Recruitment decisions aren't quite so straightforward in the wake of the credit crisis, says Andrew Pullman.
I am sure that when depositors were queuing up outside Northern Rock recently they didn't worry too much about financial services recruitment in the New Year.
However, many thousands are now facing the prospect of a rocky period ahead if they are looking for a new job in the City in 2008. How are banks and financial institutions making recruitment decisions in the face of so much uncertainty?
The first major question is whether firms can actually afford to hire anyone. Given recent losses, the emphasis is on cost cutting - and that means people, who account for between 60% and 70% of the cost base. Hiring may be limited to people with a proven track record and specialism in a particular field. Often at year-end people are let go in order to free up space for hiring - fire 20 and hire back 10 better ones! However, many firms are now being forced to cut their overall headcount.
The second major issue is those redundancies themselves. When a company has cut staff, employment legislation dictates that if a role is truly redundant it cannot hire someone back into that role. This can limit the number of new roles available.
On top of this, the hiring process is liable to become more convoluted. Each organization is different - parent firms in Europe or the US often demand that most hiring approvals have to go back to head office at times like this. This will cause delay.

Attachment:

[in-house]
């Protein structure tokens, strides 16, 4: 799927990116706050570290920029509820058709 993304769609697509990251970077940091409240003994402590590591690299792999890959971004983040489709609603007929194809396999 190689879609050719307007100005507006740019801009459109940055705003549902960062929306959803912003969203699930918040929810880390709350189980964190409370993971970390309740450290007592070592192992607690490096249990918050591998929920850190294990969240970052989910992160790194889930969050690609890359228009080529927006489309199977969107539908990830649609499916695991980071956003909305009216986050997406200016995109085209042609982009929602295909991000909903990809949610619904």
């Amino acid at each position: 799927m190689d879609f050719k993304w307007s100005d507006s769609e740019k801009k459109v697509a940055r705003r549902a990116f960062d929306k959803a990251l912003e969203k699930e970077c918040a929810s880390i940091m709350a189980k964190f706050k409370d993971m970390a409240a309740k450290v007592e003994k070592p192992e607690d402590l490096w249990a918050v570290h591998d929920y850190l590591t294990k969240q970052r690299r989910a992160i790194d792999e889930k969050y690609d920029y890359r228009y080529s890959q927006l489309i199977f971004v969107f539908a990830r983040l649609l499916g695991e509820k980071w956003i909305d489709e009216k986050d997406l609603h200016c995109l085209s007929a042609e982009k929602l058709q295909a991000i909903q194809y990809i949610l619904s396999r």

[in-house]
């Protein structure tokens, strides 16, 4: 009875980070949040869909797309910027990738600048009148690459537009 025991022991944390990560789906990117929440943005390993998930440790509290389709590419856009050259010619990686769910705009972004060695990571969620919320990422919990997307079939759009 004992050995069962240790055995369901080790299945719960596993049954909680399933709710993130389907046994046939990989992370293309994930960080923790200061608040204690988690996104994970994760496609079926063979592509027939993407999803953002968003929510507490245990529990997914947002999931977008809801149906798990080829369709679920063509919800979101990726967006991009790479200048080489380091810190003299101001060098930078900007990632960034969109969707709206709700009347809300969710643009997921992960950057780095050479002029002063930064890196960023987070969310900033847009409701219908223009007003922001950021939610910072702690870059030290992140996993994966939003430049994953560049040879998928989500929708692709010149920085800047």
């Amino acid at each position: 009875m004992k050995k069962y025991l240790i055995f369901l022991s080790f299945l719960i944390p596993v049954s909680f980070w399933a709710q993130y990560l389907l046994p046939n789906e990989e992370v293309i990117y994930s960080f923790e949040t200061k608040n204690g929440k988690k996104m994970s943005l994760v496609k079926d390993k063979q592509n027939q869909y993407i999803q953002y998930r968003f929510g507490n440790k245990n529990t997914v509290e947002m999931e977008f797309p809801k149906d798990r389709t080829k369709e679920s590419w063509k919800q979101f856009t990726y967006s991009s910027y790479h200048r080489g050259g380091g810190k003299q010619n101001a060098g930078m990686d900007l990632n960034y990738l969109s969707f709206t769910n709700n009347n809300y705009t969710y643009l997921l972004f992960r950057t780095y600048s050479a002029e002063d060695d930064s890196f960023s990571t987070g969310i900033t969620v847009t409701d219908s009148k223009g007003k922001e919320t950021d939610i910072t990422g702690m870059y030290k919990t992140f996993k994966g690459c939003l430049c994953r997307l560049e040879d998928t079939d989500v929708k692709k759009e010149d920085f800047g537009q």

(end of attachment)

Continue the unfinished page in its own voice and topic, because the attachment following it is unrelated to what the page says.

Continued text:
In times of uncertainty individuals will be looking for employment guarantees, particularly about bonuses ... conversely, employers will want to limit their guaranteed liabilities; this friction adds to a further reduction of opportunities.
Overall, most firms will be wary of rushing into recruitment at the moment. Many are still not sure how exposed their business is to the changing market dynamics; there is uncertainty about recession in the UK, and the US. Costs for each person hired are high when you take into account salary, national insurance, desk space, computers, life insurance, pension etc.
My advice is, like the Northern Rock customer, get out your folded chair with thermos of coffee and wait until opening time at the recruitment office. It will happen, just don't count upon it happening too soon.
Andrew Pullman is managing director of City HR consultancy People Risk Solutions, and a former head of capital markets human resources at a European investment bank.